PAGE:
27 Mar 2020

10 Things Writers can do While Sheltering in Place During the Coronavirus Outbreak

1 Comment

Guest post by Graham Salwell

As the novel coronavirus, formally known as Covid-19, rips around the world, wreaking havoc on healthcare systems and dismantling economies, the vast majority of us who are fortunate enough to not get sick have been forced to take refuge within the confines of our own homes. For most people, this means lots of Netflix and video games. In other words, idle activities meant to help pass the time.

However, if you’re an aspiring writer, or a current one who has been forced to put certain projects on hold, this time spent “sheltering in place” can be super helpful for your career. But only if you make good use of it.

To help you do this, here are some things you as a writer can do while self-isolating that will help you improve:

1. Establish a Writing Routine

The best way to improve as a writer is, well, to write. A lot. Really, you should be writing every single day. However, for many of us, it’s much easier to say we’ll write every day than it is to actually do it. But with all this time on our hands while sheltering in place, this is your chance to build writing into your routine.

A good thing to do is to set yourself a daily word goal. It doesn’t matter what it is, but make sure you hit it each day. Over time, during this period of self-isolation, writing will become a part of your daily life, and when things eventually return to normal, it will be much easier to stay disciplined and keep writing consistently.

2. Read

Next to writing every day, the best thing you can do to improve your writing is to read. Seeing what other writers do will help you better understand the language, grasp narrative techniques, get new ideas for your writing, and much more. But in our normal lives, most of us are lucky to get through a few books a year. Yet now that you have all this time on your hands, you’ve got a great chance to get some reading done and learn from fellow authors.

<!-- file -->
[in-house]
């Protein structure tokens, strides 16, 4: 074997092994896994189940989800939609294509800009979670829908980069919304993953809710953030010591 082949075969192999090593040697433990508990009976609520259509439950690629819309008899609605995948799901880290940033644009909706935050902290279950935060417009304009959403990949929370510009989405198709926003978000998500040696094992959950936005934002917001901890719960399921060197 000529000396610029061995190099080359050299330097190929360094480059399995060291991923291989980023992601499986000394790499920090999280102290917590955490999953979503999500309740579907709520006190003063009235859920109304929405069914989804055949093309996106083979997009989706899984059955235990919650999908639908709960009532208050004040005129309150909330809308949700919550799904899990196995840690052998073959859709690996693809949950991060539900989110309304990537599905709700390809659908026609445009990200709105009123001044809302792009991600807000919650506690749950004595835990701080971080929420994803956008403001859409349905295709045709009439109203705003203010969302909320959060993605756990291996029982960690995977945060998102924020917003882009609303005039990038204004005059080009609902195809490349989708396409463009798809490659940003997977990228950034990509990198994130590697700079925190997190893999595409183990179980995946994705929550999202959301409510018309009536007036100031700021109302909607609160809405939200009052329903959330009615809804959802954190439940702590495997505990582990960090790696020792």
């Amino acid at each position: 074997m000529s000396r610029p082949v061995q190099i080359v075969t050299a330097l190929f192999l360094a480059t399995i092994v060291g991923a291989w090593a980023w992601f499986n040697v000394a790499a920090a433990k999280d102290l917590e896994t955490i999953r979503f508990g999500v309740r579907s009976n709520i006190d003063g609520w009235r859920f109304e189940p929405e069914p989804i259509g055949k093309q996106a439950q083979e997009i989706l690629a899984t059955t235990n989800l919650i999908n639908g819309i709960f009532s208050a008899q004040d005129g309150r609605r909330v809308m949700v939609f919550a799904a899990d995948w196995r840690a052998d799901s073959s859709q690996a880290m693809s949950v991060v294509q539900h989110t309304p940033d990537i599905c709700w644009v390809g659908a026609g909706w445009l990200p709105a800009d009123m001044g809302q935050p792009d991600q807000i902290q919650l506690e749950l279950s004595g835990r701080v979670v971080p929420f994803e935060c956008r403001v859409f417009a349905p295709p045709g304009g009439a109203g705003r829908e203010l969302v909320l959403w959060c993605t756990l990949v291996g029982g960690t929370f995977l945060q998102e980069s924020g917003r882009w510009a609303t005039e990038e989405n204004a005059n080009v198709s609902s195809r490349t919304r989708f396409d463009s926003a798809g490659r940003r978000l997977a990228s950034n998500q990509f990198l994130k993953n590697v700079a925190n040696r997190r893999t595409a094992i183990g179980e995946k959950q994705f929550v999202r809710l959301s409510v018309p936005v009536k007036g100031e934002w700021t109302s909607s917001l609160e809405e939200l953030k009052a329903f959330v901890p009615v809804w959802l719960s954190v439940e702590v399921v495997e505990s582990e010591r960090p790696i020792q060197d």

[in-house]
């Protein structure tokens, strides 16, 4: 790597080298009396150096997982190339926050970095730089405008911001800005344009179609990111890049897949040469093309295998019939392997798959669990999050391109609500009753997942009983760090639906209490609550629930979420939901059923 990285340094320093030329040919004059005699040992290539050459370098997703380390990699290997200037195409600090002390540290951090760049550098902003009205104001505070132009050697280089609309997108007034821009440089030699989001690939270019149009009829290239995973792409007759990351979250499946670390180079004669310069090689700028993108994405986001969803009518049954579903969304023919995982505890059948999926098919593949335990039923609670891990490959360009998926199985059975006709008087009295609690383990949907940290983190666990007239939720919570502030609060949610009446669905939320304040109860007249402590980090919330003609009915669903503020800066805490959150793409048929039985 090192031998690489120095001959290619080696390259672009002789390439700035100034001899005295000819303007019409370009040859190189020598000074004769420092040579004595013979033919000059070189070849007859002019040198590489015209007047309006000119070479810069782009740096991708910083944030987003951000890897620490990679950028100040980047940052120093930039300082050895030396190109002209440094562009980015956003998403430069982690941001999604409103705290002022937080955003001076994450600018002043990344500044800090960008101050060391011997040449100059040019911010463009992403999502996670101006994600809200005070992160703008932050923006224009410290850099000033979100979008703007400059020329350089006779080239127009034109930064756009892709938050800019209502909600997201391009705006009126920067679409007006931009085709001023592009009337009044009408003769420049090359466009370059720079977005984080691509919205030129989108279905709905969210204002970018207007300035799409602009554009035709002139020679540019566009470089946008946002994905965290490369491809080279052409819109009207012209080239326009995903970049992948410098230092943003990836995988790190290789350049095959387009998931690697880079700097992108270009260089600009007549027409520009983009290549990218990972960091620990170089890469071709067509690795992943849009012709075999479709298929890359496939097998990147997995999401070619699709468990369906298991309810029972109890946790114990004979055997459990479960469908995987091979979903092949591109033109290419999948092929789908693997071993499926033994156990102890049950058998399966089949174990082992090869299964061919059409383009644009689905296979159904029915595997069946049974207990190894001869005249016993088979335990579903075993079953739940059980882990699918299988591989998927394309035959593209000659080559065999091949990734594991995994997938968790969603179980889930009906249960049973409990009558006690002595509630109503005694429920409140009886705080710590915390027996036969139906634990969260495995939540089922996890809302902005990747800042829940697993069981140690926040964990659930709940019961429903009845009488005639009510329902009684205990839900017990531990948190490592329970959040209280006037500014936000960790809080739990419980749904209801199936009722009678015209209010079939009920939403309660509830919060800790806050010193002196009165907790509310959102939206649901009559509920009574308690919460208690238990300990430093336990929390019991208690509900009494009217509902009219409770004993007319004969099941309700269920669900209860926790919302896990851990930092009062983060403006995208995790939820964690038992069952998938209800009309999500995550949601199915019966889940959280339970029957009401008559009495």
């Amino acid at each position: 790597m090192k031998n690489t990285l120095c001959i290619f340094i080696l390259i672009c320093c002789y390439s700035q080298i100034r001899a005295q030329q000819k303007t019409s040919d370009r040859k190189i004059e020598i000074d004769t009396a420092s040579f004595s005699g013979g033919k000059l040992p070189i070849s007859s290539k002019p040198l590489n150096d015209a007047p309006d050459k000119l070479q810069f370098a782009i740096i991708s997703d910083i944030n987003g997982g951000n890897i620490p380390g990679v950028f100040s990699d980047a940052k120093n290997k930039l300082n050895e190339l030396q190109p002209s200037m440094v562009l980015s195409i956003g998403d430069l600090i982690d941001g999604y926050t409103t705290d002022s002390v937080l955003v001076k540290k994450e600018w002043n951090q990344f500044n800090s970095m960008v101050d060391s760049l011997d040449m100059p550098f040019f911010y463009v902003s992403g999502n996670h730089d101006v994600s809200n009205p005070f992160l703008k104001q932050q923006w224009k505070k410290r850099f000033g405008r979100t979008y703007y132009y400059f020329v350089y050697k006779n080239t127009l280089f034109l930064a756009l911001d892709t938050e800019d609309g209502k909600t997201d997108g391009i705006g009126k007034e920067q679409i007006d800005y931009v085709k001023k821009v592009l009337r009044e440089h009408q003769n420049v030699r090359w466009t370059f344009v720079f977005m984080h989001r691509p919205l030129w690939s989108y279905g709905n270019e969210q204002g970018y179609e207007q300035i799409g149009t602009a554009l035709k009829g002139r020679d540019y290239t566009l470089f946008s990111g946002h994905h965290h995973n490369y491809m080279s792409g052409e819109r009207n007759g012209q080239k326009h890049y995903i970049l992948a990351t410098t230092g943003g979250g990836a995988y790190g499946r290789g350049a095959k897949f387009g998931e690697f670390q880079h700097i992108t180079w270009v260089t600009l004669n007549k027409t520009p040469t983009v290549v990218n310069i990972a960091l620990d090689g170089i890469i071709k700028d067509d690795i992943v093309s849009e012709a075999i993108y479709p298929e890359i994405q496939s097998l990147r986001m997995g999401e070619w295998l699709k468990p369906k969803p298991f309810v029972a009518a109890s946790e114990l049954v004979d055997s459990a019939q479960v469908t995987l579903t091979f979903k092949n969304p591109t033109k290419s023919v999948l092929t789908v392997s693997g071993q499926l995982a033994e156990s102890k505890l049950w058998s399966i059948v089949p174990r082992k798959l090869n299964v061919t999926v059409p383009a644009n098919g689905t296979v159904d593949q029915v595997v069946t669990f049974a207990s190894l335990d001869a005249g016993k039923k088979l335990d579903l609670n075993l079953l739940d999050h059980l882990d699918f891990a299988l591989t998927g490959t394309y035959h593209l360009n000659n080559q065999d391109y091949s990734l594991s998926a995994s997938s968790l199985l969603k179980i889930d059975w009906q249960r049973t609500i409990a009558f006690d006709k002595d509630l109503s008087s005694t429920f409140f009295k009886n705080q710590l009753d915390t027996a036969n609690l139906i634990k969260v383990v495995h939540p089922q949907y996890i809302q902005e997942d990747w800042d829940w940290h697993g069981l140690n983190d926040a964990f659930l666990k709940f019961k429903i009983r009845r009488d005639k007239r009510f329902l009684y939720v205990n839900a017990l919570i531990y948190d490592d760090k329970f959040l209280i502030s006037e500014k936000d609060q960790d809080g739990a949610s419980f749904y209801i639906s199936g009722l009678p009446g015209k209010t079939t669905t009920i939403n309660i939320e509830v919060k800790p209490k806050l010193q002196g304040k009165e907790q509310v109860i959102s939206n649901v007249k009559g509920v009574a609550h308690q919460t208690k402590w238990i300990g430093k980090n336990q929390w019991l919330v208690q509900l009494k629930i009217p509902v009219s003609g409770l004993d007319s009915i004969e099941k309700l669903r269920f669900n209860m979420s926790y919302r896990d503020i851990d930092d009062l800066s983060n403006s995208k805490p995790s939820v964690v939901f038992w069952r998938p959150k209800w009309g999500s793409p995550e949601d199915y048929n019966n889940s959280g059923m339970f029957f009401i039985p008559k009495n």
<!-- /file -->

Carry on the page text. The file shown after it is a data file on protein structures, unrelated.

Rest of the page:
3. Start a Blog

Blogs have been giving writers the chance to express their views freely since the early days of the internet. They’re a great way for you to not only practice your writing but also to develop yourself as a trusted voice with a following. This way, when you go to publish something, or promote some sort of a product, you will have a platform upon which you can build.

If you’re already writing professionally, there’s a chance you’ve been creating content already for other blogs. But now that you’re forced to be home, it’s a great chance to finally dedicate the time needed to set up and maintain a blog.

4. Take a Writing Course

While writing constantly and reading a lot will help you improve, there’s still a lot of value in formal education. Working with established writers or other professionals will help you better understand what makes good writing and what you can be doing to improve.

These courses could involve you submitting your own work for review, or they could be based more on analyzing existing works to better understand the elements of quality writing.

In many cases, you can find stuff for free, but it’s not a bad idea to spend some money. A small investment of a few hundred dollars can really help you get a lot better as a writer.

5. Connect with Other Writers

Working with other writers is a great way to improve. They can read your work, provide suggestions, help you edit, and more. You may have some friends who are also writers, but it’s often best to work with other people who might be a bit more candid with their comments.

With all this time on your hands, this is a great chance to try and find some fellow writers to help you improve. Use Facebook, Meetup, Medium, or blog networks such as WordPress or Blogger to help you find people, and then you can use video chats, Google Docs, or any other online tool to collaborate and help one another improve.